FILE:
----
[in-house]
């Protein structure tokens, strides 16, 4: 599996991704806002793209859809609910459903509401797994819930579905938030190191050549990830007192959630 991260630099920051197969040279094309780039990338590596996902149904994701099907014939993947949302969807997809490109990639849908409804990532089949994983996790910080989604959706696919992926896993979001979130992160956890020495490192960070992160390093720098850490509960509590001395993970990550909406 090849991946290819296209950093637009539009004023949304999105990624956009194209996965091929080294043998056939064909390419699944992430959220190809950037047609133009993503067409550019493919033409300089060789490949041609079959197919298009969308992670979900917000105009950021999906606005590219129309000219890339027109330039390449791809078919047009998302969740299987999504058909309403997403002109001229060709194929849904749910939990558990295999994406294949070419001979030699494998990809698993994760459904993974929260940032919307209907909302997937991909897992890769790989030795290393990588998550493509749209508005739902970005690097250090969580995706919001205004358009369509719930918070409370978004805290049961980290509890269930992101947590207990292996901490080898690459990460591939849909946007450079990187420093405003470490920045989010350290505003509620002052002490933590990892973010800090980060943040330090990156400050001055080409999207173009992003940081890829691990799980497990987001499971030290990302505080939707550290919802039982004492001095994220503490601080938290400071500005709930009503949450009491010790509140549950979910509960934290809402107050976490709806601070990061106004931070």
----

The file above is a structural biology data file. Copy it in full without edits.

[in-house]
């Protein structure tokens, strides 16, 4: 599996991704806002793209859809609910459903509401797994819930579905938030190191050549990830007192959630 991260630099920051197969040279094309780039990338590596996902149904994701099907014939993947949302969807997809490109990639849908409804990532089949994983996790910080989604959706696919992926896993979001979130992160956890020495490192960070992160390093720098850490509960509590001395993970990550909406 090849991946290819296209950093637009539009004023949304999105990624956009194209996965091929080294043998056939064909390419699944992430959220190809950037047609133009993503067409550019493919033409300089060789490949041609079959197919298009969308992670979900917000105009950021999906606005590219129309000219890339027109330039390449791809078919047009998302969740299987999504058909309403997403002109001229060709194929849904749910939990558990295999994406294949070419001979030699494998990809698993994760459904993974929260940032919307209907909302997937991909897992890769790989030795290393990588998550493509749209508005739902970005690097250090969580995706919001205004358009369509719930918070409370978004805290049961980290509890269930992101947590207990292996901490080898690459990460591939849909946007450079990187420093405003470490920045989010350290505003509620002052002490933590990892973010800090980060943040330090990156400050001055080409999207173009992003940081890829691990799980497990987001499971030290990302505080939707550290919802039982004492001095994220503490601080938290400071500005709930009503949450009491010790509140549950979910509960934290809402107050976490709806601070990061106004931070």